I was prepared to enjoy Susan Jacoby‘s Op-Ed in the New York Times, “Best Is the New Worst” (30 May 2008). Yes, the title “Best Is The New Worst” is a snowclone, the sort of trite phrasal template with plug-and-play slots which is the refuge of lazy writing. In fact, “X is the new Y” is a classic of the genre. (Is this headline choice an example of such, or a clever meta-reference intended to mock declining standards? Discuss.) However, this bit was more troubling, and made me look askance:
Another peculiar new use of â€œelitistâ€ (often coupled with â€œLudditeâ€) is its application to any caveats about the Internet as a source of knowledge. After listening to one of my lectures, a college student told me that it was elitist to express alarm that one in four Americans, according to the National Constitution Center, cannot name any First Amendment rights or that 62 percent cannot name the three branches of government. â€œYou donâ€™t need to have that in your head,â€ the student said, â€œbecause you can just look it up on the Web.â€
Ahem. Laziness in a student may well be a cause for alarm, but uncritically accepting the spin which innumerate and agenda-driven reportage has placed upon a survey is, I dare to suggest, even worse. I’m going to go out on a limb here and say that these numbers, intimidating though they may be, are in fact completely worthless. They don’t measure what they’re claimed to measure. The reason goes back to the First Amendment itself:
Congress shall make no law respecting an establishment of religion, or prohibiting the free exercise thereof; or abridging the freedom of speech, or of the press; or the right of the people peaceably to assemble, and to petition the government for a redress of grievances.
This breaks down to six different rights. The first half of the religion bit — the Establishment Clause — covers a different territory than the second half, the Free Exercise Clause. It’s possible to have the right to follow your personal religion even in a country which has an established church (hint, hint: the United Kingdom has Muslims). Speech and the press get one “freedom” each, but the people have a “right” to assemble and another “right” to petition.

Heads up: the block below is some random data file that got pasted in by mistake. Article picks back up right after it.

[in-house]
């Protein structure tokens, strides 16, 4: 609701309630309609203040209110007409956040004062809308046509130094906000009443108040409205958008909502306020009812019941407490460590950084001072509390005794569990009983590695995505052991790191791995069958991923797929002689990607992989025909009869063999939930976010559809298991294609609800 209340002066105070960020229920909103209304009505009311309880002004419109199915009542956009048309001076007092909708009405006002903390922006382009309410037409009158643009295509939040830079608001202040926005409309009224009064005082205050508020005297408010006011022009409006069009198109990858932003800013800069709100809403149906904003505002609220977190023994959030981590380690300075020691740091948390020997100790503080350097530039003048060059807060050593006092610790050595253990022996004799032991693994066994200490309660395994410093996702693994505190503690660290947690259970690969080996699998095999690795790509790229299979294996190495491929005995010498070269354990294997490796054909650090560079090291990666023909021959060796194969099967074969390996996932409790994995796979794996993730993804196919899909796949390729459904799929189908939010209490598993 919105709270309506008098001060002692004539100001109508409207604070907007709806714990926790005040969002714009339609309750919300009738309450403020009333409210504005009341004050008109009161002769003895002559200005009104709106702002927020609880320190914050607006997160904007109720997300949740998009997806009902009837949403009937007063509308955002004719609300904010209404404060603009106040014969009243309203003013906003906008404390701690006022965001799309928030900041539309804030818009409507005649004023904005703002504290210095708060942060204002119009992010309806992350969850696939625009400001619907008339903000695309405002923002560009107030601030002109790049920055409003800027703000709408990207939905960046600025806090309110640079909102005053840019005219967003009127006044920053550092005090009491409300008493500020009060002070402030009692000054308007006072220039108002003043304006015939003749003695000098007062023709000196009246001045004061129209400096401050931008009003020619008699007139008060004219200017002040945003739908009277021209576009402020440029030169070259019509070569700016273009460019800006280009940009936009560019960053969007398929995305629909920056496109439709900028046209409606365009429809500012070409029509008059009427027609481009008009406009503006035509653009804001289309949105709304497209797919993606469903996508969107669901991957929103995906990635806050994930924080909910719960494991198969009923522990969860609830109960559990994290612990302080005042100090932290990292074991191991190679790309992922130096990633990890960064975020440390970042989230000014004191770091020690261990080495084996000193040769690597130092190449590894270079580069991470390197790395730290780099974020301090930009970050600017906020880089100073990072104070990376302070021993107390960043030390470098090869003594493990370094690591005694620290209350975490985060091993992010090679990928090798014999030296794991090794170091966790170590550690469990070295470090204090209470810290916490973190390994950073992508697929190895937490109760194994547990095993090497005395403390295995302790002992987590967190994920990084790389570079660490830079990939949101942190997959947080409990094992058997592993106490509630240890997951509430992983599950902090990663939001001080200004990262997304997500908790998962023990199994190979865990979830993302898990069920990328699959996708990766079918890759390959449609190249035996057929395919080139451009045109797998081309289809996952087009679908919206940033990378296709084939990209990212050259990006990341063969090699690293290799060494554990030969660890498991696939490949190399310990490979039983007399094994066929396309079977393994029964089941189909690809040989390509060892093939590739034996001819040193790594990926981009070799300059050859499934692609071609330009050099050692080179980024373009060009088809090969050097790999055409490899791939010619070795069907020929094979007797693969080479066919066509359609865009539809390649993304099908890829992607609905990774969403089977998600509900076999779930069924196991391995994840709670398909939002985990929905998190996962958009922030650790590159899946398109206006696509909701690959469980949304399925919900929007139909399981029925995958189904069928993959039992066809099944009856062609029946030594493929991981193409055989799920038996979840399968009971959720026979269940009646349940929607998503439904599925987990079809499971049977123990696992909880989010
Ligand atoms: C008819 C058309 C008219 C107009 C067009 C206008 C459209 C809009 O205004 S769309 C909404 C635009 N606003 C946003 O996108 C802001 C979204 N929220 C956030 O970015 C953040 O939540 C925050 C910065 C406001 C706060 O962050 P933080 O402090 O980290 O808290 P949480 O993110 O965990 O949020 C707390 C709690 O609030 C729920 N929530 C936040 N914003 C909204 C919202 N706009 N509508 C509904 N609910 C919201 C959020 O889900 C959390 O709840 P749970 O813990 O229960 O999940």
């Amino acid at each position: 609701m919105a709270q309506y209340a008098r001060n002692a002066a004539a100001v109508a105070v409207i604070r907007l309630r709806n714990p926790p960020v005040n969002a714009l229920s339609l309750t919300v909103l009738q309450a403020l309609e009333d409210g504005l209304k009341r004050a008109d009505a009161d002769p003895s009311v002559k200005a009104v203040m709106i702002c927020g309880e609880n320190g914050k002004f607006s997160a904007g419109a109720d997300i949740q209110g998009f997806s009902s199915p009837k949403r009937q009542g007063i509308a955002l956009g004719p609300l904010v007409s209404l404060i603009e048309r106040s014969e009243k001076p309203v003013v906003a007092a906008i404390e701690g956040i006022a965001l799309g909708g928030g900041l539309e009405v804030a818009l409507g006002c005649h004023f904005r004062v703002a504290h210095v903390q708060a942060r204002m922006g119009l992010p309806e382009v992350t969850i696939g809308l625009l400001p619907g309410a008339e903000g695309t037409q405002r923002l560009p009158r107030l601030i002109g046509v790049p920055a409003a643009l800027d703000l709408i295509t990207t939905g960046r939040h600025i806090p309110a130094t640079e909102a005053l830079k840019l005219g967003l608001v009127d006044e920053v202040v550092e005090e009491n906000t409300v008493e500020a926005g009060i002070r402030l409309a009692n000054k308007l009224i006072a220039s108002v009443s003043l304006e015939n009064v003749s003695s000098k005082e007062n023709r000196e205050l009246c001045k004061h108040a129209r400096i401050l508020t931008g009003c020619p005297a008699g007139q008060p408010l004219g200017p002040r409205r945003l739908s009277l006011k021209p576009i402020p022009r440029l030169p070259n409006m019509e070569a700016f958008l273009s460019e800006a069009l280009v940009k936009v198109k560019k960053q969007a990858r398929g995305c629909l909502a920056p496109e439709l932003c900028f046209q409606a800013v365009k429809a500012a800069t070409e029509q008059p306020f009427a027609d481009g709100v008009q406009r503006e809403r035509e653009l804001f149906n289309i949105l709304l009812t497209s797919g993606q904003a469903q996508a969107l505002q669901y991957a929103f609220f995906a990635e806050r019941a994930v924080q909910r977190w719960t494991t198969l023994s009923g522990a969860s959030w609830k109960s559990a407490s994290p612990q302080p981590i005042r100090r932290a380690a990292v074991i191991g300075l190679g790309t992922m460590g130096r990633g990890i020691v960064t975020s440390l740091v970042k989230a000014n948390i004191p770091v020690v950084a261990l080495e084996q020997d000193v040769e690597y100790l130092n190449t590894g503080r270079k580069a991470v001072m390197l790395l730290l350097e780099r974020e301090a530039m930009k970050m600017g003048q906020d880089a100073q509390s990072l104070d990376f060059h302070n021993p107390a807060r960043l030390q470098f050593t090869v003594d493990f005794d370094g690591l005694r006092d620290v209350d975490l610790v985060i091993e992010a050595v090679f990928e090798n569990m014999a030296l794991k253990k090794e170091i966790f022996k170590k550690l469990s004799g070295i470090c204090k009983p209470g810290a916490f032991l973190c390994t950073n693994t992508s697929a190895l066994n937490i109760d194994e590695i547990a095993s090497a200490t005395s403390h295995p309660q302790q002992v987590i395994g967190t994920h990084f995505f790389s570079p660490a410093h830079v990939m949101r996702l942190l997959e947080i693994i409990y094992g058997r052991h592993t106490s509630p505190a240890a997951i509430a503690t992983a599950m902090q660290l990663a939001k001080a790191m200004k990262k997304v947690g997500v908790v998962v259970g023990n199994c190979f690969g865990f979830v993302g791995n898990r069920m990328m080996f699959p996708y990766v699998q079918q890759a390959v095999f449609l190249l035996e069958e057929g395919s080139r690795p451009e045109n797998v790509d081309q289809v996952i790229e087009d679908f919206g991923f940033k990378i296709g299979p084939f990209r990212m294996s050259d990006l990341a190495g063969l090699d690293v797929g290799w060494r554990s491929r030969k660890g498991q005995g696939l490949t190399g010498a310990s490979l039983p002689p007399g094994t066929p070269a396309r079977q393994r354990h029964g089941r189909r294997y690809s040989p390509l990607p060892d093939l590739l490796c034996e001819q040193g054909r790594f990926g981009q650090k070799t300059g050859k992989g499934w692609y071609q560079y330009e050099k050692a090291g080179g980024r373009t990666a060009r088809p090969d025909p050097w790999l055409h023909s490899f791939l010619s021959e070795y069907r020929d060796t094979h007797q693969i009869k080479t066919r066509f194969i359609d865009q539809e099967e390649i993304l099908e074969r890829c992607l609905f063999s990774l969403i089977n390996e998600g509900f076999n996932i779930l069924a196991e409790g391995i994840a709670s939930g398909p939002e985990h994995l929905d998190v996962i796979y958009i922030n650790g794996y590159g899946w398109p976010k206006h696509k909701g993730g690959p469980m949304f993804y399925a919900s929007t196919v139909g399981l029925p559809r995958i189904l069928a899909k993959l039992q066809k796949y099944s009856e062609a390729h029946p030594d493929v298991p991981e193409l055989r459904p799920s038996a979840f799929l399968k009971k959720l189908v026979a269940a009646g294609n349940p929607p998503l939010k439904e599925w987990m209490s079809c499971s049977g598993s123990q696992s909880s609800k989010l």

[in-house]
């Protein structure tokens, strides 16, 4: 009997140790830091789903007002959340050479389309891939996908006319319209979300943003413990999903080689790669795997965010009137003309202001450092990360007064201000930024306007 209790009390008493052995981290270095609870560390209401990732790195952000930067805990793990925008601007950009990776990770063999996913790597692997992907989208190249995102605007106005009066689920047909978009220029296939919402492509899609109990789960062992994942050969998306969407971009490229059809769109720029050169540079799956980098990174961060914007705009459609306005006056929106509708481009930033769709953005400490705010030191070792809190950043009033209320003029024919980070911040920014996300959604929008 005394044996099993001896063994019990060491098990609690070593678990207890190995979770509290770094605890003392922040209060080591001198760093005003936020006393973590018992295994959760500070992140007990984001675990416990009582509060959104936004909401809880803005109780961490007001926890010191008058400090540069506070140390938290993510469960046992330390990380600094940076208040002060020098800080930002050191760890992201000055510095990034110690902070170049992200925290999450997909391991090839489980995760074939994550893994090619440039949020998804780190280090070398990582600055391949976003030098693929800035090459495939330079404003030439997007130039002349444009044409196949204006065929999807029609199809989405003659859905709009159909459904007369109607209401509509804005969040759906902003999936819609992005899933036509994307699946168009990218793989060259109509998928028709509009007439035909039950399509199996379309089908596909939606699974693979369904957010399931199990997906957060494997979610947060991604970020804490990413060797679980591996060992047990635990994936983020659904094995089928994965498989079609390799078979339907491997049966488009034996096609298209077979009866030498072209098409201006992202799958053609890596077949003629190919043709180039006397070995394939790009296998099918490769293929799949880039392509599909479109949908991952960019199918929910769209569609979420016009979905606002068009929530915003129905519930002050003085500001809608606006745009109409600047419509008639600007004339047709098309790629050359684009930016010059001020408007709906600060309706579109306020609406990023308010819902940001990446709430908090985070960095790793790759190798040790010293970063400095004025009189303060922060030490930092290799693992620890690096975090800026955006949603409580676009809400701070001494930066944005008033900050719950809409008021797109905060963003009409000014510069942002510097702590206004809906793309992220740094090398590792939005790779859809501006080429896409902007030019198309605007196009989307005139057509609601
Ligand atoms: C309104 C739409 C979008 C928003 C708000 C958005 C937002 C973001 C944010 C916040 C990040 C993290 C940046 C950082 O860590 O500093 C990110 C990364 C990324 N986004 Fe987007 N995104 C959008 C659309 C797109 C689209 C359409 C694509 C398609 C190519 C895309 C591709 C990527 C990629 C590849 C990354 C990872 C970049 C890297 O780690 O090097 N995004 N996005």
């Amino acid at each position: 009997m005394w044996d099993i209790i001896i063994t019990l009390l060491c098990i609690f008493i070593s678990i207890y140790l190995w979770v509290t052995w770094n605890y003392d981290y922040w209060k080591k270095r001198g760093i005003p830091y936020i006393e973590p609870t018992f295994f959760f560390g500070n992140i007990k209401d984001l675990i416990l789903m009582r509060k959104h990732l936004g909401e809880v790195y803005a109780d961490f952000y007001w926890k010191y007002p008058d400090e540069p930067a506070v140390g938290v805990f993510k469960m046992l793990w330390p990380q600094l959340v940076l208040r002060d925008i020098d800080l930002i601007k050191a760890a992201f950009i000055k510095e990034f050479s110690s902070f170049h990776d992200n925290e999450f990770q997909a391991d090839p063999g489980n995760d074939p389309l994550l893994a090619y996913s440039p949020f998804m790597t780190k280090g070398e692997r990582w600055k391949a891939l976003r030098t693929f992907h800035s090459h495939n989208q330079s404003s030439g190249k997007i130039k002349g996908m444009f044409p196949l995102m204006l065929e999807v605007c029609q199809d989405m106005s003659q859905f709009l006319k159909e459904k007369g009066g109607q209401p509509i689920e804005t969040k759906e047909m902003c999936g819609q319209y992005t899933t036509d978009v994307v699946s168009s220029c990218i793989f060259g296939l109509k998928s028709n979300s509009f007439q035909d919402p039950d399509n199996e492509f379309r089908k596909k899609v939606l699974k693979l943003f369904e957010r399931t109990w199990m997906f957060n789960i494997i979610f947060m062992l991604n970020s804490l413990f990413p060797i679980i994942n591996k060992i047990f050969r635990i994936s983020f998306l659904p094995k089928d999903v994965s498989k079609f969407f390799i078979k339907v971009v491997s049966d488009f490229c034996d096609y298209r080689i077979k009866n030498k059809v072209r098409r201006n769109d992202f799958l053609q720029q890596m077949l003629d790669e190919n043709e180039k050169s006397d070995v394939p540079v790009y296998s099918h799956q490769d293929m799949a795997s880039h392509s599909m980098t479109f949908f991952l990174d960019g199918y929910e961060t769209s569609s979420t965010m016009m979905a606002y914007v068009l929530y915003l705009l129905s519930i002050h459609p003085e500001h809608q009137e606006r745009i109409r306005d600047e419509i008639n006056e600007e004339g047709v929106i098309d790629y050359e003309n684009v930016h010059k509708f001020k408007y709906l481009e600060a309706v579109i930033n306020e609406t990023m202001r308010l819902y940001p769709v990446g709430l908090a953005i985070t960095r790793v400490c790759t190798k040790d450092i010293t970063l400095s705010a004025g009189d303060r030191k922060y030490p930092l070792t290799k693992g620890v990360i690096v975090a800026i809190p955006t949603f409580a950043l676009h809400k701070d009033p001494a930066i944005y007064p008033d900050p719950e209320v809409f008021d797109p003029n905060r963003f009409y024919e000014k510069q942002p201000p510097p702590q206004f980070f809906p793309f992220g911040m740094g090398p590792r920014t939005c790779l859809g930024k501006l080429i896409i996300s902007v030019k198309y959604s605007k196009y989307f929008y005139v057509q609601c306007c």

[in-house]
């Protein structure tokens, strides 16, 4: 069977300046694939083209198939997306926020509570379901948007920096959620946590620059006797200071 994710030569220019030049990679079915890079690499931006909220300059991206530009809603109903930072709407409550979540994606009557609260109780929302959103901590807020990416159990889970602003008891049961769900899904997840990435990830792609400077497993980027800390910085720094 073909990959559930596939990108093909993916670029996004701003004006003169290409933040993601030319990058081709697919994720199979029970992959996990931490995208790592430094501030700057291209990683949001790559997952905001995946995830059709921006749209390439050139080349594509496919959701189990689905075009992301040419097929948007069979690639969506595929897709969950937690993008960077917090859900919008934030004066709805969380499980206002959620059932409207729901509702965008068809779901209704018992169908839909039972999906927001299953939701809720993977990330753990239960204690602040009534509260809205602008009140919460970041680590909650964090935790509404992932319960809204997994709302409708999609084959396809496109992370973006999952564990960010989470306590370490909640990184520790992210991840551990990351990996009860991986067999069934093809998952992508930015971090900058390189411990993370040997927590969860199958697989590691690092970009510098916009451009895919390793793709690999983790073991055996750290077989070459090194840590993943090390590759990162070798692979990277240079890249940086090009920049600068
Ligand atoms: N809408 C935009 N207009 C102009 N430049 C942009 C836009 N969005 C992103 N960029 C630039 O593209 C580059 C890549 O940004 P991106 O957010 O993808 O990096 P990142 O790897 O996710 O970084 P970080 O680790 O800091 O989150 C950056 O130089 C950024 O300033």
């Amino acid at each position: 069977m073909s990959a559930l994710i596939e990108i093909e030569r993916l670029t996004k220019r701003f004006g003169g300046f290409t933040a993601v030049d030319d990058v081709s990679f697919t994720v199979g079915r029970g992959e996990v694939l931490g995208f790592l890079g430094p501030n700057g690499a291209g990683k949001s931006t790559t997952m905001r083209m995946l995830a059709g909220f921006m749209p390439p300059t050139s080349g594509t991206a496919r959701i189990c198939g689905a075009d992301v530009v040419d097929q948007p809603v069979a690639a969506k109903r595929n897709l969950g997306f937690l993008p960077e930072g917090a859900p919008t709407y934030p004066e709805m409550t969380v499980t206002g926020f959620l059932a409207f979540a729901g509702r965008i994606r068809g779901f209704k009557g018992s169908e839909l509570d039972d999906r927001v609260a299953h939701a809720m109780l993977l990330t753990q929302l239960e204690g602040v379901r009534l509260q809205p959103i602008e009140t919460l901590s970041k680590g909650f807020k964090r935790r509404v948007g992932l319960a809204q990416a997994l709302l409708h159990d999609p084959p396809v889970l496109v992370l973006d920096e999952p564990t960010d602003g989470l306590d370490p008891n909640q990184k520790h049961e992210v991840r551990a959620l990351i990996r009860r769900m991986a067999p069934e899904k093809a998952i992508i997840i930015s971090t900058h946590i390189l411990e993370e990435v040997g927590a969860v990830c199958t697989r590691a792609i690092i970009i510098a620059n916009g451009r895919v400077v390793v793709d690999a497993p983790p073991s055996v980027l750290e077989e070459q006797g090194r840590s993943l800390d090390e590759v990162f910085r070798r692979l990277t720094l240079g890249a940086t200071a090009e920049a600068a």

The National Constitution Center website features a 1997 survey which speaks of “four rights” in the First Amendment, and lists them as “speech,” “religion,” “press” and “assembly.” Now, I’d argue that this obscures the constitutional status of religion, reflecting or enforcing an oversimplified view of the matter, but more importantly, the right to petition vanished down a memory hole.
If it were universally acknowledged that, say, petitioning and assembly were two faces of the same freedom, then I wouldn’t mind so much. However, a 2006 survey by the McCormick Tribune Freedom Museum asked respondents to name their First Amendment rights, and their “correct” answers were the freedoms of religion, speech, press, petition and assembly. When two different love-the-Constitution groups can’t even be consistent on how many freedoms exist, can the results be considered reliable? What, exactly, are we citizens supposed to know, and will we lose credit for knowing the wrong “right” answer? Suppose that the NCC called you one September morning in 1997, and you said that the First Amendment covered speech, religion, press and peaceable assembly. You would be a sterling citizen in 1997, but nine years later, the Freedom Museum would stamp you defective.
Both surveys share another flaw. As was pointed out back in 2006,
several “freedoms” which are likely to be uppermost in an American’s mind are found in other, later amendments: bearing arms, avoiding self-incrimination, avoiding unreasonable search and seizure, not being enslaved (took a while for that one) and so forth. What happens if you remember a whole list of these rights, but can’t recall which amendment they go under?